Birthday: February 27, 1899
Nationality: American, Canadian
Died At Age: 79
Sun Sign: Pisces
Born Country: Canada
Born in: Pembroke, Ontario
Famous as: Co-discoverer of Insulin
Spouse/Ex-: Margaret Mahon (1900–1988);
children: Charles Alexander Best, Henry Bruce Macleod Best
Died on: March 31, 1978
place of death: Alameda County, California
education: University of Toronto
Charles Herbert Best was an American-Canadian scientist who is remembered as the co-discoverer of insulin, one of the most important milestones in the treatment of diabetes. Although he was part of the research team, he did not receive the Nobel Prize along with his co-researchers because he had not completed his graduation then. Frederick Banting, also credited with the discovery of insulin and Nobel Laureate, was deeply impressed by Best’s efforts in discovering insulin and, to honor these efforts, he shared his Nobel Prize with Best and also praised his efforts in the research. Best was multi-talented with good research skills and amazing athletic skills. He was a professional basketball player and used his remuneration from sports to pay his academic fees. Best had worked as a professor in the University of Toronto and was awarded with eighteen honorary degrees from universities around the world. Learn about the life and achievements of this great academician from this biography.
Childhood And Early Life
Best was born on 27th February 1899 in West Pembroke, Canada. His father, Herbert Huestes Best, was a doctor an Luella Fisher was his mother. Best got admission for the Bachelor of Arts degree course in University of Toronto in 1916 but he interrupted his studies to join the Canadian army. He participated in World War I as part of the 2nd Canadian Tank Battalion of Canadian Army and resumed his studies after the war, rejoining the University of Toronto. In 1921, Best, at the age of 22, graduated in physiology and biochemistry. In the same year, he got an opportunity to work with Frederick Banting in his research to obtain a pancreatic extract of insulin so that it can be used for controlling diabetes mellitus. Though he was part of the research, he did not receive the Nobel Prize in 1923 for Physiology or Medicine along with Banting and J. J. R. Macleod because he had not completed his medical degree then. However, Banting voluntarily shared his portion of the prize with Best as an honor to his contribution to the research. Best had some personal interest in finding an effective treatment for diabetes for his aunt had died from diabetes in 1918. Best also discovered the vitamin ‘choline’ and the enzyme ‘histaminase’ and was one of the first to introduce anticoagulants to treat thrombosis. Best’s talents were not confined just to academics; he was a good athlete too. He was a professional basketball player and paid his fee with his earnings from basketball matches. However, his real calling being science, Best did not choose to become an athlete and opted for the research offer of Frederick Banting, turning down an offer to play in a high ranking team.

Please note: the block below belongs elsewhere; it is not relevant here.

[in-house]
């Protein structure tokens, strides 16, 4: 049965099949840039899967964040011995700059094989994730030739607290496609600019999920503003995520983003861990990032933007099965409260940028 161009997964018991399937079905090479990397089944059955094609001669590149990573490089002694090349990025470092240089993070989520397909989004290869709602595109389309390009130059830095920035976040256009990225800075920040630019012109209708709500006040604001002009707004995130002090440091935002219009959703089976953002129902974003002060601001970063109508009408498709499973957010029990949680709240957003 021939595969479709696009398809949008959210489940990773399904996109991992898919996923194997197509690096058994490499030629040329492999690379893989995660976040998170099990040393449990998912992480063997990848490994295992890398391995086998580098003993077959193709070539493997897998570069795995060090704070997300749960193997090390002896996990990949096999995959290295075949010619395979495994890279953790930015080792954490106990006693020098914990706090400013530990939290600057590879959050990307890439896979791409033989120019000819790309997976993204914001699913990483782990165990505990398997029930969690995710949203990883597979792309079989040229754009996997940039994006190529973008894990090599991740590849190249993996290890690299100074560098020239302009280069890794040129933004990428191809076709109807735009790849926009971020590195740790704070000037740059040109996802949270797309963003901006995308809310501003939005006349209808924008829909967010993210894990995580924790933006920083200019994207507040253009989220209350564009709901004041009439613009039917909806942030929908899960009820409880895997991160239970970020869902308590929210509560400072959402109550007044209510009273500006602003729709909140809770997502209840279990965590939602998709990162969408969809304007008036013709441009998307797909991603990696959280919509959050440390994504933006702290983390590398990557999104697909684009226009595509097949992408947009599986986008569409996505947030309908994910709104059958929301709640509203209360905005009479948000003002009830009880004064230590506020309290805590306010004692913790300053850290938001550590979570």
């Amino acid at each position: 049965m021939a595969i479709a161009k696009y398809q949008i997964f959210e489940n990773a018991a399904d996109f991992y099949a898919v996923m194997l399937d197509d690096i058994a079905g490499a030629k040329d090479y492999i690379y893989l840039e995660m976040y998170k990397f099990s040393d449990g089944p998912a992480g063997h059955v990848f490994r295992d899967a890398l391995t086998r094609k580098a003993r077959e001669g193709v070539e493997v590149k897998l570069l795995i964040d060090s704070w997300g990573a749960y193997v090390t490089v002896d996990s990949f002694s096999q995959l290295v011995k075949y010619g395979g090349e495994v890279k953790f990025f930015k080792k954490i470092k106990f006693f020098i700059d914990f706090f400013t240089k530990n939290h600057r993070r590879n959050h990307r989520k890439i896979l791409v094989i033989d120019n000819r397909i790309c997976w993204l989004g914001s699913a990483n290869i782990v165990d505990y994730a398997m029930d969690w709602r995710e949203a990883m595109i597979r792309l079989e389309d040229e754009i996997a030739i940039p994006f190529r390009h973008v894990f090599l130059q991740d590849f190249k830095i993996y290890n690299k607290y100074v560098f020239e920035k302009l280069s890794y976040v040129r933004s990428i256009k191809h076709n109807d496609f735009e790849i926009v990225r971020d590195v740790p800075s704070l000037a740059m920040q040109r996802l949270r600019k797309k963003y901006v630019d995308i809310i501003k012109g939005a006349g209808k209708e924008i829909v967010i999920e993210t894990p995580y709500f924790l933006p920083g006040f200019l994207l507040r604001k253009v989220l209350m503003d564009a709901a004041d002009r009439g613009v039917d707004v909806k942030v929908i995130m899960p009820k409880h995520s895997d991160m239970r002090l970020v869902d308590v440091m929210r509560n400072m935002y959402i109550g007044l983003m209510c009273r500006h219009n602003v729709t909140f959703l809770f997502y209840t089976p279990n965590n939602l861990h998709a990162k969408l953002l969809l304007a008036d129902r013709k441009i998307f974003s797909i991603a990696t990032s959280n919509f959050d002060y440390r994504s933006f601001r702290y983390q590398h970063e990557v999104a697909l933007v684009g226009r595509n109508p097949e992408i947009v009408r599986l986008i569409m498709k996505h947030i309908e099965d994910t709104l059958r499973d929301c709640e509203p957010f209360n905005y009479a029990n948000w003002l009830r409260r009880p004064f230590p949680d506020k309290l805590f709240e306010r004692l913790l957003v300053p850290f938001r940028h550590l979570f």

Co-discovery Of Insulin